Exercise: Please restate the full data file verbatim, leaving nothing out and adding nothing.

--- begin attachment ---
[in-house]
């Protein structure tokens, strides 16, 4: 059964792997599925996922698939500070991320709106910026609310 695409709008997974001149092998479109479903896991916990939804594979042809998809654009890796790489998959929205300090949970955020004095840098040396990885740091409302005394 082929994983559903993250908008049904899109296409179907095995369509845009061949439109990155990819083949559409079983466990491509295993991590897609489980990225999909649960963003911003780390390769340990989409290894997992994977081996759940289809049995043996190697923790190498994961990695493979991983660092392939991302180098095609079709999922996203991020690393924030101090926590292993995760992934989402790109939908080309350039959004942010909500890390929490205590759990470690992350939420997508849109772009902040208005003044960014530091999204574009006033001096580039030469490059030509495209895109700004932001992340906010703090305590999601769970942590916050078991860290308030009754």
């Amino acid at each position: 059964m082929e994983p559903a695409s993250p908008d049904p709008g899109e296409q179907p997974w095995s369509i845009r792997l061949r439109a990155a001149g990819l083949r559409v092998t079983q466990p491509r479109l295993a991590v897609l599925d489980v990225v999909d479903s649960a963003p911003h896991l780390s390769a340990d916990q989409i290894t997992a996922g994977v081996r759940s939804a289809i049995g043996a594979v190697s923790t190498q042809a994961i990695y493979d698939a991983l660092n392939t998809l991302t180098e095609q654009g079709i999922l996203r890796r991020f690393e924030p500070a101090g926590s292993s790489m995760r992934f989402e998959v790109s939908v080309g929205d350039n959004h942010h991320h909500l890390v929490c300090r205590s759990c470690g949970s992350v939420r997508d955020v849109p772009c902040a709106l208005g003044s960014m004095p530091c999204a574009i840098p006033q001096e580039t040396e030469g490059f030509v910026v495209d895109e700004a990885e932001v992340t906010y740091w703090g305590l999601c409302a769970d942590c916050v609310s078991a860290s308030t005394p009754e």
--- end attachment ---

[in-house]
């Protein structure tokens, strides 16, 4: 059964792997599925996922698939500070991320709106910026609310 695409709008997974001149092998479109479903896991916990939804594979042809998809654009890796790489998959929205300090949970955020004095840098040396990885740091409302005394 082929994983559903993250908008049904899109296409179907095995369509845009061949439109990155990819083949559409079983466990491509295993991590897609489980990225999909649960963003911003780390390769340990989409290894997992994977081996759940289809049995043996190697923790190498994961990695493979991983660092392939991302180098095609079709999922996203991020690393924030101090926590292993995760992934989402790109939908080309350039959004942010909500890390929490205590759990470690992350939420997508849109772009902040208005003044960014530091999204574009006033001096580039030469490059030509495209895109700004932001992340906010703090305590999601769970942590916050078991860290308030009754």
């Amino acid at each position: 059964m082929e994983p559903a695409s993250p908008d049904p709008g899109e296409q179907p997974w095995s369509i845009r792997l061949r439109a990155a001149g990819l083949r559409v092998t079983q466990p491509r479109l295993a991590v897609l599925d489980v990225v999909d479903s649960a963003p911003h896991l780390s390769a340990d916990q989409i290894t997992a996922g994977v081996r759940s939804a289809i049995g043996a594979v190697s923790t190498q042809a994961i990695y493979d698939a991983l660092n392939t998809l991302t180098e095609q654009g079709i999922l996203r890796r991020f690393e924030p500070a101090g926590s292993s790489m995760r992934f989402e998959v790109s939908v080309g929205d350039n959004h942010h991320h909500l890390v929490c300090r205590s759990c470690g949970s992350v939420r997508d955020v849109p772009c902040a709106l208005g003044s960014m004095p530091c999204a574009i840098p006033q001096e580039t040396e030469g490059f030509v910026v495209d895109e700004a990885e932001v992340t906010y740091w703090g305590l999601c409302a769970d942590c916050v609310s078991a860290s308030t005394p009754e």